NEW ZEALAND’S DIRT BIKE ELITE READY TO HEAD ACROSS THE COUNTRY
The New Zealand Cross-country Championships kick off in the Waikato region this weekend and perhaps only one question is being asked?
Who can beat Bay of Plenty’s two-time and current national cross-country No.1 Brad Groombridge (Suzuki) over the four rounds of the series this year?
The 27-year-old Taupo locksmith certainly holds the keys to the trophy cabinet after dominating the sport over the past two seasons and he is clearly top among those favoured to win.
The series kicks off on farmland on Hetherington Road, west of Huntly, on Saturday (February 10), with round two to follow at Ormondville, in Central Hawke’s Bay, on March 18; round three near Taupo on April 8 and finally it all wraps up near Mosgiel on May 12.
Only three of the four rounds are counted towards the championships, with riders to discard their one worst score, but there is a stipulation that riders attend the final round and this ensures the battle will go down to the wire.
With Manawatu’s former United States and New Zealand cross-country champion Paul Whibley (Yamaha) recently sidelined with injury and Howick’s Liam Draper (Husqvarna) currently racing overseas, it takes some of the pressure off Groombridge, although he should still expect riders such as Coatesville’s Sam Greenslade (KTM), Eketahuna’s Charlie Richardson (Husqvarna), Wairoa’s Reece Lister (KTM), Palmerston North’s James Galpin (KTM) and Cambridge pair Seton Head (KTM) and Ashton Grey (Yamaha) to be among those challenging him for the crown.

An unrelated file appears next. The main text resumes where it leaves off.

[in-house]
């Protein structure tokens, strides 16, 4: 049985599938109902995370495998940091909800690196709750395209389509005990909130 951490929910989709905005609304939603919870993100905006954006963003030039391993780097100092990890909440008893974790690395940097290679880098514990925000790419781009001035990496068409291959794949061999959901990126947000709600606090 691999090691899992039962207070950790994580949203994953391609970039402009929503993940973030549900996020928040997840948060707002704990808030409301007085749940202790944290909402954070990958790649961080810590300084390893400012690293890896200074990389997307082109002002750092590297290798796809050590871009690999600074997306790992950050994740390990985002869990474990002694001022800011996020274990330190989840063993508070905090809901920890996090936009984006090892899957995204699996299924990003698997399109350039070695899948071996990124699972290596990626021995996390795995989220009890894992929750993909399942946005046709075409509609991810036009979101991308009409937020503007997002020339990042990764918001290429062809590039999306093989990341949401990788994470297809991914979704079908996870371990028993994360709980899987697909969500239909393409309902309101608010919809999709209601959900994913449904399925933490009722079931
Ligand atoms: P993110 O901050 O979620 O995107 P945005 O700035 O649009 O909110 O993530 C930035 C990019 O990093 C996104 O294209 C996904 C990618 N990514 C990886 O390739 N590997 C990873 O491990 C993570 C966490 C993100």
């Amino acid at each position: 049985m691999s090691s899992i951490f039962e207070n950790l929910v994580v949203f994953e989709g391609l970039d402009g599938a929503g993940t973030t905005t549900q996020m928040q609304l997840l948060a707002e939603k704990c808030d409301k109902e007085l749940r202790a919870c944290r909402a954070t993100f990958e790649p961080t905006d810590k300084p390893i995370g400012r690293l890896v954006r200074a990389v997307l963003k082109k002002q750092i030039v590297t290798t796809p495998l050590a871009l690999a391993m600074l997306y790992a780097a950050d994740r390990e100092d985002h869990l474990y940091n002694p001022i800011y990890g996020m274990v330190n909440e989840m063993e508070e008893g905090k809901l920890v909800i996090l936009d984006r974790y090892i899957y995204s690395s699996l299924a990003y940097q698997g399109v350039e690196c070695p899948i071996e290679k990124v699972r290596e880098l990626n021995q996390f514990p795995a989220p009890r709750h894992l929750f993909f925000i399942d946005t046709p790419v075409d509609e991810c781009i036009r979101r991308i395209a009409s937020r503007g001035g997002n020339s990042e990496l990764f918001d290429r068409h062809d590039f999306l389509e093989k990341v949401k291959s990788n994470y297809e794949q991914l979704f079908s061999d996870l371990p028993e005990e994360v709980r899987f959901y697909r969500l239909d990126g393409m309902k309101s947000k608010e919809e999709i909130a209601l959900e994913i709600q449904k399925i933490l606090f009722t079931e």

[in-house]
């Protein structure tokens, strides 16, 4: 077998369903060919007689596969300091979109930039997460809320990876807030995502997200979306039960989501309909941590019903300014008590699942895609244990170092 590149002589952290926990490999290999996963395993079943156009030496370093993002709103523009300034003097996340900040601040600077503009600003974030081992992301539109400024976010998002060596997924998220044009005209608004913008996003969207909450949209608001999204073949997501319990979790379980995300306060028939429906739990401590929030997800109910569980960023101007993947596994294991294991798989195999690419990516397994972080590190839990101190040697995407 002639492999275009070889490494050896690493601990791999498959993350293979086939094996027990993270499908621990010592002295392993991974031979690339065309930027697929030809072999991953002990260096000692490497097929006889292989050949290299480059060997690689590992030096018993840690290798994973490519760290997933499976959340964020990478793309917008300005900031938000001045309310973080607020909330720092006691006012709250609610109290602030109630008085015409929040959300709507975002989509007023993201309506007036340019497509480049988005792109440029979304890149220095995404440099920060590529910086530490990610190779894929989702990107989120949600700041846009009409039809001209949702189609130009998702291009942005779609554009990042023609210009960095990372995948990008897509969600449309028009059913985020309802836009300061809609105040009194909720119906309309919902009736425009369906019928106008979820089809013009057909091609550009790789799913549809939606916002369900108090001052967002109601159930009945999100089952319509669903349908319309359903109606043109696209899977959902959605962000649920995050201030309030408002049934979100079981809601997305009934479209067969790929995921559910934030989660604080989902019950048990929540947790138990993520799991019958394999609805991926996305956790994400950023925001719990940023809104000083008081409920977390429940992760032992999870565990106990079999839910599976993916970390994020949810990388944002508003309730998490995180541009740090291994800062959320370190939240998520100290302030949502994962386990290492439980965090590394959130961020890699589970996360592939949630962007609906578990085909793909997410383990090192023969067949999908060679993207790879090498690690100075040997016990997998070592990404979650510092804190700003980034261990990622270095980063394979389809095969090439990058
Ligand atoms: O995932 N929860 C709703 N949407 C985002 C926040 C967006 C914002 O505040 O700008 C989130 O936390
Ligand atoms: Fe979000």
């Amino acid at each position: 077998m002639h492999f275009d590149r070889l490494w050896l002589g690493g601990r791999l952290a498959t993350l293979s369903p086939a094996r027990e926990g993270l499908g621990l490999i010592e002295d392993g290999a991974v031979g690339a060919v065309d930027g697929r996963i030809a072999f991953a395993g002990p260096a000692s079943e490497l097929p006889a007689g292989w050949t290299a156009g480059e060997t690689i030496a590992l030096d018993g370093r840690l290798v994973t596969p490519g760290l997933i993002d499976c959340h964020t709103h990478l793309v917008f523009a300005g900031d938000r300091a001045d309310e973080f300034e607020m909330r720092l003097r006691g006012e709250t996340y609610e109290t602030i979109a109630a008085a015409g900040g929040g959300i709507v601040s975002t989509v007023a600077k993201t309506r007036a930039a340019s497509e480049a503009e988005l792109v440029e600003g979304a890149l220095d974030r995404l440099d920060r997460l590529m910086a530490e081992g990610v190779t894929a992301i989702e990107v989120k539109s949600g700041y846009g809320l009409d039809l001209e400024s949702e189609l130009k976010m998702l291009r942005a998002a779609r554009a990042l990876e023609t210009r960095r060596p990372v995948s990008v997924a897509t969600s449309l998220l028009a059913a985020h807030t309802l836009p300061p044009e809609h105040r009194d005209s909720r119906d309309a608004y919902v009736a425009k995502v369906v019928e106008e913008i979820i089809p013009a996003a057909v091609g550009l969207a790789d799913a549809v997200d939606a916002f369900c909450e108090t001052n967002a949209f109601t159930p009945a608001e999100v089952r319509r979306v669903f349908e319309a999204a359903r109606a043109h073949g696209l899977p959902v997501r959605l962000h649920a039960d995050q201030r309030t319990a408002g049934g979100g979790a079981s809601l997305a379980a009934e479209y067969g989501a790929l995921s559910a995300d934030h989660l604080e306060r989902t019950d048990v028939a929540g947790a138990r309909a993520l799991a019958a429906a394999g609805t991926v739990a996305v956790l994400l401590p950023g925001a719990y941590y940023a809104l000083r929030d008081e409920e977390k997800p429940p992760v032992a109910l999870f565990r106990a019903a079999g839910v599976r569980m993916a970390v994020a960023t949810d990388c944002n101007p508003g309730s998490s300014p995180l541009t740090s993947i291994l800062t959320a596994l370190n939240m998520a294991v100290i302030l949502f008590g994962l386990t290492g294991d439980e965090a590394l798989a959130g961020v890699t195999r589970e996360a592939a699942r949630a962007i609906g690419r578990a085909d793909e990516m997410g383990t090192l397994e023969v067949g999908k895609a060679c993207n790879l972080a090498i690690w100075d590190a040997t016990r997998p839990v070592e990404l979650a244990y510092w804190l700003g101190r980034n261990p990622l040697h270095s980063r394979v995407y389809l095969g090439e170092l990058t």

There is plenty of depth in the cross-country talent pool, with riders such as Taupo’s Nathan Tesselaar (KTM), Stratford’s Karl Roberts (Yamaha), Hamilton’s Andrew Charleston (Honda), Hamilton’s Phillip Goodwright (Husqvarna), Raglan’s Jason Dickey (KTM), Te Awamutu’s Daniel White (Kawasaki), Glen Murray’s Sam Brown (KTM) and Raglan’s Brandon Given (Kawasaki) also capable of surprising.
South Island enduro exponents Angus, Hamish and Mitchell Macdonald, from Christchurch, should be respected too.
“The course on Saturday features a bit of everything,” said Motorcycling New Zealand cross-country commissioner Chris Smyth, from Dannevirke.
“I believe it is a track we have used before, but that was maybe 10 years ago, so a lot of the current riders won’t be familiar with it.
“It is a good, open and flowing course and more farmland than bush. There are a few creek crossings, but, depending on how the riders attack them, they shouldn’t be too tough.”
The New Zealand cross-country nationals have for long been a good breeding ground for talent, with many Kiwis such as Whibley, Glen Eden’s Chris Birch, Titirangi’s Callan May and Wellington’s Rory Mead, among others, going on to impress in overseas competitions.
Words and photo by Andy McGechan